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[ Also see Drinking Eating Festivities Guests Home Hospitality Hotels Intemperance Taverns Wine and Spirits ]

You may go to Carlisle's and to Almanac's too;
  And I'll give you my Head if you find such a Host,
    For Coffee, Tea, Chocolate, Butter, or Toast;
      How he welcomes at once all the World and his Wife,
        And how civil to Folks he ne'er saw in his Life.
      - Christopher Anstey, New Bath Guide
         (fourth edition (1767), p. 130)

He who has not been at a tavern knows not what a paradise it is. O holy tavern! O miraculous tavern!--holy, because no carking cares are there, nor weariness, nor pain; and miraculous, because of the spits, which themselves turn round and round!
      - Pietro Aretino,
        quoted by Longfellow in "Hyperion", bk. III, ch. II

He had scarcely gone a short league, when Fortune, that was conducting his affairs from good to better, discovered to him the road, where he also espied an Inn. Sancho positively maintained it was an Inn, and his master that it was a castle; and the dispute lasted so long that they arrived there before it was determined.
      - Cervantes (Miguel de Cervantes Saavedra),
        Don Quixote (pt. I, ch. XV)

Now musing o'er the changing scene
  Farmers behind the tavern screen
    Collect; with elbows idly press'd
      On hob, reclines the corner's guest,
        Reading the news to mark again
          The bankrupt lists or price of grain.
            Puffing the while his red-tipt pipe
              He dreams o'er troubles nearly ripe,
                Yet, winter's leisure to regale,
                  Hopes better times, and sips his ale.
      - John Clare, Shepherd's Calendar

Along the varying road of life,
  In calm content, in toil or strife,
    At morn or noon, by night or day,
      As time conducts him on his way,
        How oft doth man, by care oppressed,
          Find in an Inn a place of rest.
      - William Combe (Coombe),
        Dr. Syntax in Search of the Picturesque
         (canto IX, l. 1)

Where'er his fancy bids him roam,
  In ev'ry Inn he finds a home--
    . . . .
      Will not an Inn his cares beguile,
        Where on each face he sees a smile?
      - William Combe (Coombe),
        Dr. Syntax in Search of the Picturesque
         (canto IX, l. 13)

Where you have friends you should not go to inns.
      - George Eliot (pseudonym of Mary Ann Evans Cross),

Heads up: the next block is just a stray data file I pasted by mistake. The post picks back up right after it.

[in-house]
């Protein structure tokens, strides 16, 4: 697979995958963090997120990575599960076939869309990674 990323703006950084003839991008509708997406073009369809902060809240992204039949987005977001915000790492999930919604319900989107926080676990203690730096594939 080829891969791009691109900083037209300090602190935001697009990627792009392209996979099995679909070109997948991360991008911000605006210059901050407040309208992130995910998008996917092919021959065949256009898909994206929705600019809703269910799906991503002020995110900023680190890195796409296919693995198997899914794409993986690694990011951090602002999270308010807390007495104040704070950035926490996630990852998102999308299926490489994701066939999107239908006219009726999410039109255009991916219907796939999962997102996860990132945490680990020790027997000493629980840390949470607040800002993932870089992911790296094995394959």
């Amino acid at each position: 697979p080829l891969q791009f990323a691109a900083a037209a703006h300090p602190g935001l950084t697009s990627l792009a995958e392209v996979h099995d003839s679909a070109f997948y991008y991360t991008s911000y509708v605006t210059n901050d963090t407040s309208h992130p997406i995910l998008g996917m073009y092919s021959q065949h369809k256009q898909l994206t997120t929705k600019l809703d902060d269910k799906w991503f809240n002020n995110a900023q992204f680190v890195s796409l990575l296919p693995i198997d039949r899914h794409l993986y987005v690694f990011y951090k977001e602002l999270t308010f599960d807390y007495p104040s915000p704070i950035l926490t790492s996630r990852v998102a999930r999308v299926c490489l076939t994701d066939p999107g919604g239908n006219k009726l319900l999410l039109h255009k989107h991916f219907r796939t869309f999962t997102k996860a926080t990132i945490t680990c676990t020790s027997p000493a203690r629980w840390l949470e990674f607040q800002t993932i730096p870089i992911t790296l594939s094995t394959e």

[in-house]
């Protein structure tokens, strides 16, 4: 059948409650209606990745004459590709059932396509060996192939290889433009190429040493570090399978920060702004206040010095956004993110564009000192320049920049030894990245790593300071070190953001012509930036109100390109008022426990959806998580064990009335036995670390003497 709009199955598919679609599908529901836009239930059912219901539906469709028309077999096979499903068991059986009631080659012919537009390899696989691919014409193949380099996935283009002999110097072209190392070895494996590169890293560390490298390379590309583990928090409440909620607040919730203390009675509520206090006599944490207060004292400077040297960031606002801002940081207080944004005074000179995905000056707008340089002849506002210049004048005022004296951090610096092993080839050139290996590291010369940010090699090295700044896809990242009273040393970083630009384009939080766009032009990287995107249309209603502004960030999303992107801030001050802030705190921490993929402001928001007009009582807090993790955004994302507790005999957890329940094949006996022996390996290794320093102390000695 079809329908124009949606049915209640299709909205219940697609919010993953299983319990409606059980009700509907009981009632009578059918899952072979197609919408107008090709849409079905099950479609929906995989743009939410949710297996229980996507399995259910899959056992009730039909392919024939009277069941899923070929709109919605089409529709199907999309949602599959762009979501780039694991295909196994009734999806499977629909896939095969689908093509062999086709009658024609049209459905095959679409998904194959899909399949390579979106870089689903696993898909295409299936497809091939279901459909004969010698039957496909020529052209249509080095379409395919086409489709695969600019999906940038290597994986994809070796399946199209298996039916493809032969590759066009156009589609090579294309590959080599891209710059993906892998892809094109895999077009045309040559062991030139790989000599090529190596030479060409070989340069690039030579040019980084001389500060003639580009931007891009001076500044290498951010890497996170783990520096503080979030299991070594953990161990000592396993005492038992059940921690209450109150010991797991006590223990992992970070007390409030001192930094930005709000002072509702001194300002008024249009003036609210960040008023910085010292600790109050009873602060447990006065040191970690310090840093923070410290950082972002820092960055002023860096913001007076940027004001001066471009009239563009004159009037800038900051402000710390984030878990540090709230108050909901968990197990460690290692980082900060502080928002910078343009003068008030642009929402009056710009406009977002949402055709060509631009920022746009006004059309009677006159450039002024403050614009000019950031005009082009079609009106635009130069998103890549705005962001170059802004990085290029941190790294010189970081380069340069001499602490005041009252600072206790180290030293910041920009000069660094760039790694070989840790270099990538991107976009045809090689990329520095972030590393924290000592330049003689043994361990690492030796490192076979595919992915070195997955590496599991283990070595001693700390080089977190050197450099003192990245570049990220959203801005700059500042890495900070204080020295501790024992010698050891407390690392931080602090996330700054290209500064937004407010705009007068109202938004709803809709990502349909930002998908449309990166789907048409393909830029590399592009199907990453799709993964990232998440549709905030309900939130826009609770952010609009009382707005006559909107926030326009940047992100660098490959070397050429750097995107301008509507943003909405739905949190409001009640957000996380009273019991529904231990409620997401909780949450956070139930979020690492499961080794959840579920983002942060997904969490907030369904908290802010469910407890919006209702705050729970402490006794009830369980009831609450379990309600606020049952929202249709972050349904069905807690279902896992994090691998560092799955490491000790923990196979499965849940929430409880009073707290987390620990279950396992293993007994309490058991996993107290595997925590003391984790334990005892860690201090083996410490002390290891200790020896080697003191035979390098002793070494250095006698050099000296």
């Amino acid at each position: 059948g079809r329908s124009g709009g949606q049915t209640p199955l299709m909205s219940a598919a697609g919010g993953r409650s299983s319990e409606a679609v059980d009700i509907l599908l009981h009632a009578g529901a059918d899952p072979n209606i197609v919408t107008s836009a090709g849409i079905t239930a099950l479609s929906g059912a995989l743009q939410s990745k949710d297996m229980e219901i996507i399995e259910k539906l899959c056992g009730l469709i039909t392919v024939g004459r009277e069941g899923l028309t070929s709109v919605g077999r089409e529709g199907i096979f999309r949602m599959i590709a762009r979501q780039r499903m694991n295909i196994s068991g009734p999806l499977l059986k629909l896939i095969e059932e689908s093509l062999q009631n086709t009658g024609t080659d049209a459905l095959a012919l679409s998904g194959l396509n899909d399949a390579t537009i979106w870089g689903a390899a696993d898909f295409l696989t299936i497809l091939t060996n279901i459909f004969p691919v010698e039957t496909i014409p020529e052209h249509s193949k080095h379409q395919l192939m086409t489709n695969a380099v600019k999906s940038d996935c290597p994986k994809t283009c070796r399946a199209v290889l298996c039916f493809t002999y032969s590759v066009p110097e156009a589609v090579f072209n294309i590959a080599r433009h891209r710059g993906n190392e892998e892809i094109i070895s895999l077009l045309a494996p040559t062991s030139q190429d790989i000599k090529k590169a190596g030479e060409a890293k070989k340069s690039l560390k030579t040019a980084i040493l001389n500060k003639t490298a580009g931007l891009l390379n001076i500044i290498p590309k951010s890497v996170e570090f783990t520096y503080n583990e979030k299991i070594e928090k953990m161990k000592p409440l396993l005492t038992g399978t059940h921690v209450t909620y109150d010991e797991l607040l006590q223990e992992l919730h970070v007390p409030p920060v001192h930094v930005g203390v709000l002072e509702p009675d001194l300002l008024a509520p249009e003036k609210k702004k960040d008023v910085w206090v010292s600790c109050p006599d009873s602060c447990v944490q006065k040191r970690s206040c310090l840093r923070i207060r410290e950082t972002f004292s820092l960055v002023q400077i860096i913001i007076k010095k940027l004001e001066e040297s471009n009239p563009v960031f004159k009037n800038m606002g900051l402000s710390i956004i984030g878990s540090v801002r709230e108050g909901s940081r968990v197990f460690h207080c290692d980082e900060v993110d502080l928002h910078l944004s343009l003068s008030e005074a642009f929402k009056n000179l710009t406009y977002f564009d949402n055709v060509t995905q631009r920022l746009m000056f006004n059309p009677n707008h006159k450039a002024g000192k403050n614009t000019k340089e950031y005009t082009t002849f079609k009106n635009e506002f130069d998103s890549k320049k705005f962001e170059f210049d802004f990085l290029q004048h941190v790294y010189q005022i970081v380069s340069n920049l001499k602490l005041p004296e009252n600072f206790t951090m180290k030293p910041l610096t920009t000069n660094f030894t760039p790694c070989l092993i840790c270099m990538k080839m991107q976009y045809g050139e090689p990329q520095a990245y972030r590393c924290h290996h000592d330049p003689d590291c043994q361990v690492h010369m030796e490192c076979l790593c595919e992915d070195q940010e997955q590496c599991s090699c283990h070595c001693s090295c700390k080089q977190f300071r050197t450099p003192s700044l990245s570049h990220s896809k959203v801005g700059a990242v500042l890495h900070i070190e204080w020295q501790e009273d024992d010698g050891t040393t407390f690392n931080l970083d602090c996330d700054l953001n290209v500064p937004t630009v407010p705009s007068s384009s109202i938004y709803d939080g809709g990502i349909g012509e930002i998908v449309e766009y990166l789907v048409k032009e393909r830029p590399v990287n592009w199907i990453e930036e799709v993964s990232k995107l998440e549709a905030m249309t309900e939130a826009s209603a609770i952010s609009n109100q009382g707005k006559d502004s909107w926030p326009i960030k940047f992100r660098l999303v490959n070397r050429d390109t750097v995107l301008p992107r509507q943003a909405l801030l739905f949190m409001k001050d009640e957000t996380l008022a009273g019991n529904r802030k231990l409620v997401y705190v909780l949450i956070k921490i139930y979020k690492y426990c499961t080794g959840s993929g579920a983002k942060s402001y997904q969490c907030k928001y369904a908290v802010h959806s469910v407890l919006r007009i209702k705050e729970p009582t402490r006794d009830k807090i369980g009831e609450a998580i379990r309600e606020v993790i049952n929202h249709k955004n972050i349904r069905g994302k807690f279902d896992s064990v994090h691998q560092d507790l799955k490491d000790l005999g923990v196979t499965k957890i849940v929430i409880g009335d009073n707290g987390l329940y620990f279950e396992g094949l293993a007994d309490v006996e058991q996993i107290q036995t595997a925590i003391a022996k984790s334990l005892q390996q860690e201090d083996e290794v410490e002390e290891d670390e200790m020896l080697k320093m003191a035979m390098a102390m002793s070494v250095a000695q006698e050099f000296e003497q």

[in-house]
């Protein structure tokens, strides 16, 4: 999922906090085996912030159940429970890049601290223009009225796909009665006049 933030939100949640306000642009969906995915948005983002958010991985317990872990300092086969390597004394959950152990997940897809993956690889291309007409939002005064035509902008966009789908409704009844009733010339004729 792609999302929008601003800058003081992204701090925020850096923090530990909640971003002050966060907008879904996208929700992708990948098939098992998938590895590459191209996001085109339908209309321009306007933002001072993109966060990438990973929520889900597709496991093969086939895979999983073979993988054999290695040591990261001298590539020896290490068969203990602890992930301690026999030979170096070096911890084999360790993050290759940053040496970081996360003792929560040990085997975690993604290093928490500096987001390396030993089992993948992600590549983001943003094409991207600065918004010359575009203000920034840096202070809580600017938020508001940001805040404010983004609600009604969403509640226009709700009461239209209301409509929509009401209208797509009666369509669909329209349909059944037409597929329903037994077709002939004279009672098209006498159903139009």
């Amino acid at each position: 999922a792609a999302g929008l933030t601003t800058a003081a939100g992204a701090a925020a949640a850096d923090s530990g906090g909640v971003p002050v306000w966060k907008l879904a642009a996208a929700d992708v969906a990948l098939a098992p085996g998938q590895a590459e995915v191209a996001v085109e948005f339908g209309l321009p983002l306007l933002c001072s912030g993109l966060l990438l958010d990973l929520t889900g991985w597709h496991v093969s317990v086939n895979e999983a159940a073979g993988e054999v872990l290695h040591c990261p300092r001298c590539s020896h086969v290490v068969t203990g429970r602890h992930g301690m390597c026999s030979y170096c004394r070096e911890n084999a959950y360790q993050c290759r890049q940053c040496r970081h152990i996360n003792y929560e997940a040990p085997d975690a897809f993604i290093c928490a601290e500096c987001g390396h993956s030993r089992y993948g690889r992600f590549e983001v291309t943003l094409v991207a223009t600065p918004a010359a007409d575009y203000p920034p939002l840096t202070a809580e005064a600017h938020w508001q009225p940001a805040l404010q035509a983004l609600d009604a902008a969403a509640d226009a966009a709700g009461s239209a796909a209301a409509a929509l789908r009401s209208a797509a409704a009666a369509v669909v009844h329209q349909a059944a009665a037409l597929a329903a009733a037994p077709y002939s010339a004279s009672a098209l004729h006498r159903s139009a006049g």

Near yonder thorn, that lifts its head on high,
  Where once the sign-post caught the passing eye,
    Low lies that house where nut-brown draughts inspired,
      Where graybeard mirth and smiling toil retired,
        Where village statesmen talk'd with looks profound,
          And news much older than their ale went round.
      - Oliver Goldsmith

There is nothing which has yet been contrived by man, by which so much happiness is produced as by a good tavern of inn.
      - Samuel Johnson (a/k/a Dr. Johnson) ("The Great Cham of Literature"),
        Boswell's Life of Johnson

Souls of poets dead and gone,
  What Elysium have ye known,
    Happy field or mossy cavern,
      Choicer than the Mermaid Tavern?
      - John Keats (1), Mermaid Tavern

The atmosphere
  Breathes rest and comfort and the many chambers
    Seem full of welcomes.
      - Henry Wadsworth Longfellow,
        Masque of Pandora (pt. V, l. 33)

A region of repose it seems,
  A place of slumber and of dreams.
      - Henry Wadsworth Longfellow,
        Tales of a Wayside Inn
         (pt. I, prelude, l. 18)

In the worst inn's worst room, with mat half hung.
      - Alexander Pope, Moral Essays
         (ep. 3, l. 299)

Now spurs the lated traveler apace
  To gain the timely inn.
      - William Shakespeare

Shall I not take mine ease in mine inn but I shall have my pocket picked?
      - William Shakespeare,
        King Henry the Fourth, Part I
         (Falstaff at III, iii)

The west yet glimmers with some streaks of day.
  Now spurs the lated traveller apace
    To gain the timely inn, and near approaches
      The subject of our watch.
      - William Shakespeare, Macbeth
         (First Murderer at III, iii)

Whoe'er has travel'd life's dull round,
  Where'er his stages may have been,
    May sigh to think he still has found
      The warmest welcome, at an inn.
      - William Shenstone,
        Written at an Inn at Henley

What care if the day
  Be turned to gray,
    What care if the night come soon!
      We may choose the pace
        Who bow for grace,
          At the Inn of the Silver Moon.
      - Herman Knickerbocker Viele, The Good Inn

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